Frowning upon the use of common names is nothing new. A French-Swiss botanist named Alphonse Louis Pierre Pyramus de Candolle in 1868 wrote: “Every friend of science ought to be opposed to the introduction into a modern language of names … that are not already there unless they are derived from a Latin botanical name that has undergone but a slight alteration.” Professeur de Candolle went on to say that “… the fabrication of names termed vulgar names, totally different from Latin ones” ought to be forbidden.
In fact, real field biologists and pre-eminent scientists use common names all the time, especially when they want to communicate effectively with people not steeped in taxonomy. Even the great Linnaeus, father of taxonomy, first published a compendium of all known Swedish native plants, listing first a common name, then a binomial scientific name. Today, the American Fisheries Society maintains a massive checklist of almost 4,000 fish species with Scientific Name and one official “Accepted Common Name” for every fish species.
Our unique world of home marine aquarium keeping exists at the intersection of science and “hobby” or avocation. This is, to lapse into the vernacular, our own wheelhouse, and we are very aware of the fact that people who read CORAL range from rank neophytes to lifelong expert amateur aquarists to marine trade professionals and world-class biologists and zoologists. Hence our use of both scientific and “trivial” names, as well as both metric and Imperial systems of measurement.
Regarding our policy of capitalizing common names, this is done to avoid confusion and to indicate that a particular species is being discussed. Thus, a Yellow Tang is Zebrasoma flavescens and no other fish. A number of other surgeonfishes can be described as “yellow tangs”, including juveniles of Acanthurus olivaceus, A. japonicus, and A. coeruleus.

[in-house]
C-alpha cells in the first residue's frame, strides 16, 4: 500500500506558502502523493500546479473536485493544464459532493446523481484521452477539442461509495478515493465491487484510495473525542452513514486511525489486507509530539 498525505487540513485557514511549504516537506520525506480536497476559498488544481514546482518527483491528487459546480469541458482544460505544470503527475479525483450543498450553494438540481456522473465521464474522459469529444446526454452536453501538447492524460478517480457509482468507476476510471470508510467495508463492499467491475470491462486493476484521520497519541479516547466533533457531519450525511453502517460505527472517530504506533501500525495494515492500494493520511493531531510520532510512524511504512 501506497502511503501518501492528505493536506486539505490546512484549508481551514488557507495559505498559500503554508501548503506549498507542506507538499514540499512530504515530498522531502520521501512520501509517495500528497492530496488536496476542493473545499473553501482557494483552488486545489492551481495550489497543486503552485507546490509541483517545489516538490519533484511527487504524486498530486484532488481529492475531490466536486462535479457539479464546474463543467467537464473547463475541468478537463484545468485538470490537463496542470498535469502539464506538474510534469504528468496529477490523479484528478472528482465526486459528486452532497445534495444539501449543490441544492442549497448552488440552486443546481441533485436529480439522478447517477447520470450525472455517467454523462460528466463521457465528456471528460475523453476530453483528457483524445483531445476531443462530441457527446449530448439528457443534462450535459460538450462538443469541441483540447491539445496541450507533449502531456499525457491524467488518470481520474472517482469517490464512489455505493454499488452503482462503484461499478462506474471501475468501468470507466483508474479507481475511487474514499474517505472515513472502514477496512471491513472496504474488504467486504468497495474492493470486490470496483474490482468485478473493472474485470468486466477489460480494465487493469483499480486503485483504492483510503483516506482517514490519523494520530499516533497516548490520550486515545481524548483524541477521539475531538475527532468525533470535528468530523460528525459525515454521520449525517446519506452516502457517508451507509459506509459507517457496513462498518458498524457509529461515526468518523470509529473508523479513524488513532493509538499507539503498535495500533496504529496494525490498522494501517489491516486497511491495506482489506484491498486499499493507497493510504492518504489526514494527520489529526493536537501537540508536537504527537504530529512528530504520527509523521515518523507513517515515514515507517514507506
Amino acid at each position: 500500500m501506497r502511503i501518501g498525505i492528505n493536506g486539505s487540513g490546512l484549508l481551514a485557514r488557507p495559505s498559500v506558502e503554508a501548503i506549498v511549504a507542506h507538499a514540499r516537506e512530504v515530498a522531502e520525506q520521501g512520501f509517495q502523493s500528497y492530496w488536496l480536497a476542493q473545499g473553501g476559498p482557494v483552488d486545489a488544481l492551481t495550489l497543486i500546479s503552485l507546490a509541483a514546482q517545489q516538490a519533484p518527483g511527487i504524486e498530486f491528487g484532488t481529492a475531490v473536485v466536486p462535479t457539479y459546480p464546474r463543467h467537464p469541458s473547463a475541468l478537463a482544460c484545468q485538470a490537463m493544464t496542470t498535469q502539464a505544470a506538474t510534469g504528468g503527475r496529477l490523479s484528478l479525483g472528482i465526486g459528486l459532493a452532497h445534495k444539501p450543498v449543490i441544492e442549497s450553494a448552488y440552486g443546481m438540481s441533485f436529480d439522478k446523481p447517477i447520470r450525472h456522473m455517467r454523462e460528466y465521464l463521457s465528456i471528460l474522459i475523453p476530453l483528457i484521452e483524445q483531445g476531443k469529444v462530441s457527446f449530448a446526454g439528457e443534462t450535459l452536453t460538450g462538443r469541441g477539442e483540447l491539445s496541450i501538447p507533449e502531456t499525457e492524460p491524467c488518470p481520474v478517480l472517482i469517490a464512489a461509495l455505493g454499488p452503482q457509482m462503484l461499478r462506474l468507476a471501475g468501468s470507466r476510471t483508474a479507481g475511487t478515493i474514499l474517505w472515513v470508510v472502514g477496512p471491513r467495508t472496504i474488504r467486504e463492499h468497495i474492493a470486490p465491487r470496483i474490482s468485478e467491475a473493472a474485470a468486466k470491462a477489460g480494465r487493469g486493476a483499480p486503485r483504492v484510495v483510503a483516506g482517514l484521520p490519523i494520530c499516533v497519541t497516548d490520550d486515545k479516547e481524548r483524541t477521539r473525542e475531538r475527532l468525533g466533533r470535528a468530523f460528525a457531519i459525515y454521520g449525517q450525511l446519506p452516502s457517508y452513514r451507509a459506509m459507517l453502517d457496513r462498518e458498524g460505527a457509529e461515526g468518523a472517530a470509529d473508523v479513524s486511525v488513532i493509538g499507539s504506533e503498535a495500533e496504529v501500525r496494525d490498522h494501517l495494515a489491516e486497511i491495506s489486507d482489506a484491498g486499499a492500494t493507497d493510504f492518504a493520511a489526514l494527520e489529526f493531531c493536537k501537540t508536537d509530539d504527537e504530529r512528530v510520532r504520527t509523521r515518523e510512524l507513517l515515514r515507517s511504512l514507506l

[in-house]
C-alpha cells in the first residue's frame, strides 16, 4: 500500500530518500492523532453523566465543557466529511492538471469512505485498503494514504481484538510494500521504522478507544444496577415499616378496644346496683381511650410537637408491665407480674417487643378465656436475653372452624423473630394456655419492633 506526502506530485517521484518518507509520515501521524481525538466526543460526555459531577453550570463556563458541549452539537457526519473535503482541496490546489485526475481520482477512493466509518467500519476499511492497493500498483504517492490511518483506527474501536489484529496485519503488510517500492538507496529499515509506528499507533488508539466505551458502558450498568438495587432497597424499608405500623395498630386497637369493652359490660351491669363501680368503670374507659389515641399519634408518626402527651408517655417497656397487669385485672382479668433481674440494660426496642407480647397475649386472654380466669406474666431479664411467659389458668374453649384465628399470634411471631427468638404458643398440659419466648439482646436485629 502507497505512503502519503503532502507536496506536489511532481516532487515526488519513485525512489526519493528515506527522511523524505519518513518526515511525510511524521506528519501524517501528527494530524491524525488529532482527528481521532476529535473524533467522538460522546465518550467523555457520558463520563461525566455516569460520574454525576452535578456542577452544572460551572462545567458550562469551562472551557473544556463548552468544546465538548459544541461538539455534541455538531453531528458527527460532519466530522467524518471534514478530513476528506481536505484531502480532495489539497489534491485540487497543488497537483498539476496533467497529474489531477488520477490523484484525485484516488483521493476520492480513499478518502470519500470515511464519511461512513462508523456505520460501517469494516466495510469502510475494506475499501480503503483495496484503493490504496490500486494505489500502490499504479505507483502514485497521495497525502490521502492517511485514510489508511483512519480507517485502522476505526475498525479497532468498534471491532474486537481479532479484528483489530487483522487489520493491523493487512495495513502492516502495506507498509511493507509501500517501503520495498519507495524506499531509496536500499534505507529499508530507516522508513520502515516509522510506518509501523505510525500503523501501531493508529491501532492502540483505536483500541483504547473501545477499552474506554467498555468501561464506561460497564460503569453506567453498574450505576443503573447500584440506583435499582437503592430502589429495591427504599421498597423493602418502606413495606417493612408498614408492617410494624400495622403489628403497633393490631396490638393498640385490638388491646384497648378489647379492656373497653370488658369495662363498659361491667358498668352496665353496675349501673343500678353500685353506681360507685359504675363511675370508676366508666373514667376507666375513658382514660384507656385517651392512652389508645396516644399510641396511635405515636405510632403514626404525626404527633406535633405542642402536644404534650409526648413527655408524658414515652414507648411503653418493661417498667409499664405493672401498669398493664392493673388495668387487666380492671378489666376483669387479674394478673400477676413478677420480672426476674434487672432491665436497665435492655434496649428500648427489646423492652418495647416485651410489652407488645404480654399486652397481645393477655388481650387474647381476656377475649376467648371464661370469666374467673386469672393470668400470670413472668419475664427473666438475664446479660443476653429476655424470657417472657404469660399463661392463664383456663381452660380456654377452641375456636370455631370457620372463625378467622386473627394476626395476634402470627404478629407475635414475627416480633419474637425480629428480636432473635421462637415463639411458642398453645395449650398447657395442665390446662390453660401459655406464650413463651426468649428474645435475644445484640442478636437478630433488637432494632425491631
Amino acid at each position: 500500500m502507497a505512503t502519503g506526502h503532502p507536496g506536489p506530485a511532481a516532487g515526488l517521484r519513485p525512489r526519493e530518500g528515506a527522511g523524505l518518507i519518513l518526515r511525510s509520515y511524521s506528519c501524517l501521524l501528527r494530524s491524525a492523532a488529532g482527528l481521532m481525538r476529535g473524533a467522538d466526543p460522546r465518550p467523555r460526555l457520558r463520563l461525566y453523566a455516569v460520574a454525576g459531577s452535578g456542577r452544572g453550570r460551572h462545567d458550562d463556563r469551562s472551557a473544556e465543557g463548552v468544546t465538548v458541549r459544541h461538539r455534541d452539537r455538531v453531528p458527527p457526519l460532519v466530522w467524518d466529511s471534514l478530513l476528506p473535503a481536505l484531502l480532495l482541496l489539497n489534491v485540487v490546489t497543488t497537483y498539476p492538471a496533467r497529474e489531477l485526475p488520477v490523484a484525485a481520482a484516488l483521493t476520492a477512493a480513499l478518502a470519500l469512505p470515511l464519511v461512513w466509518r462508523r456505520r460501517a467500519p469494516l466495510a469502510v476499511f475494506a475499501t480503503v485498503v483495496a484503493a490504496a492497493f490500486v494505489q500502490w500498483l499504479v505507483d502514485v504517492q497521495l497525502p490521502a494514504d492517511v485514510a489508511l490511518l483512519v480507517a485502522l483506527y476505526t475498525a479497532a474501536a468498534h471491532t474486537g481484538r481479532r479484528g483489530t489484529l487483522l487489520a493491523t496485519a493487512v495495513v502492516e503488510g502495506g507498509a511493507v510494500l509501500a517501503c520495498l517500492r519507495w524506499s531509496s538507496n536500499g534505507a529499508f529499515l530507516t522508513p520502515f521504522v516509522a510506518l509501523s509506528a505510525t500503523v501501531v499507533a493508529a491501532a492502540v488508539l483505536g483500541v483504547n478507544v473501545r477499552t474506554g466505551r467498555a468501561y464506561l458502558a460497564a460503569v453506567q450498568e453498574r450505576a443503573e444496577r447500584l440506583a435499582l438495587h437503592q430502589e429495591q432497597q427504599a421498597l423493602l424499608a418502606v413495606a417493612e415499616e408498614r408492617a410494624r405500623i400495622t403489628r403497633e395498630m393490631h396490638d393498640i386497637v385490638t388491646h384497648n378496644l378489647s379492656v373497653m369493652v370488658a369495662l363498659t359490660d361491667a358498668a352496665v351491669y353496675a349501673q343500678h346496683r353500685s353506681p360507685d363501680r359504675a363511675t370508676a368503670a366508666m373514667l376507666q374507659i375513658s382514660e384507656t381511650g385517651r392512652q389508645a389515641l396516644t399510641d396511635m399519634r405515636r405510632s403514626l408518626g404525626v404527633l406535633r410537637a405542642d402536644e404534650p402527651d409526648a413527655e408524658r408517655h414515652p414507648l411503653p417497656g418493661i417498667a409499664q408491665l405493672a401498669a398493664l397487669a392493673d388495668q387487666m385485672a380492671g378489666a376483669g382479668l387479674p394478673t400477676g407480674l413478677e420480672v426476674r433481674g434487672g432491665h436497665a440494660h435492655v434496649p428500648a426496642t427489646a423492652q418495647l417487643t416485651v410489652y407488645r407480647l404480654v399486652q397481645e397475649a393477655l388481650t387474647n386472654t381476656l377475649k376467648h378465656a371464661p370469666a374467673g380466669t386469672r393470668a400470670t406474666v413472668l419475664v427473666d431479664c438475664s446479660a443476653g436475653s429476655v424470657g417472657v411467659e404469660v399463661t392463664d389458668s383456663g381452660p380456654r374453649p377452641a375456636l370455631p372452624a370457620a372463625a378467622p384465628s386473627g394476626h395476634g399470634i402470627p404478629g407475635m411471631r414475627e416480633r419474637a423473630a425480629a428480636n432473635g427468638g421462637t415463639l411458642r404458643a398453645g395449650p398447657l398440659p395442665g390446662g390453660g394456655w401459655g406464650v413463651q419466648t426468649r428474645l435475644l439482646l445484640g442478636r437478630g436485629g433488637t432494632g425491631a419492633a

We are, however, always open to comment, criticism, and suggestions. This is a conversation that deserves a full airing from time to time, and we will continue here. Your feedback is warmly invited. We will also post the results of a survey of Reader Preferences regarding species name usage in CORAL, as well as your druthers about the use of metric and English measurements.
Be forewarned, however: we believe in the old adage about the power of people who buy ink by the barrel. We will do our best to rogue out nonsense common names such as the poor “Red-bellied Woodpecker” and the Blue Gudgeon. What is a gudgeon, anyway?
September/October 2020, Volume 17.5
About the author
September 24, 2020
I tend to remember scientific names for some unknown reason and do agree there are far too many common names for the same species, but some of the accepted common names are poor choices. Back in 1970 when I first began keeping marine fish I was, and still am captivated with the Fairy basslet, Gramma loreto, when it was simply called the Royal Gramma. This was a fitting and elegant name. If it needed to be classed as a basslet then why not Royal basslet? I will never, I mean never call it other than a Royal Gramma. Straughan would be turning over in his grave!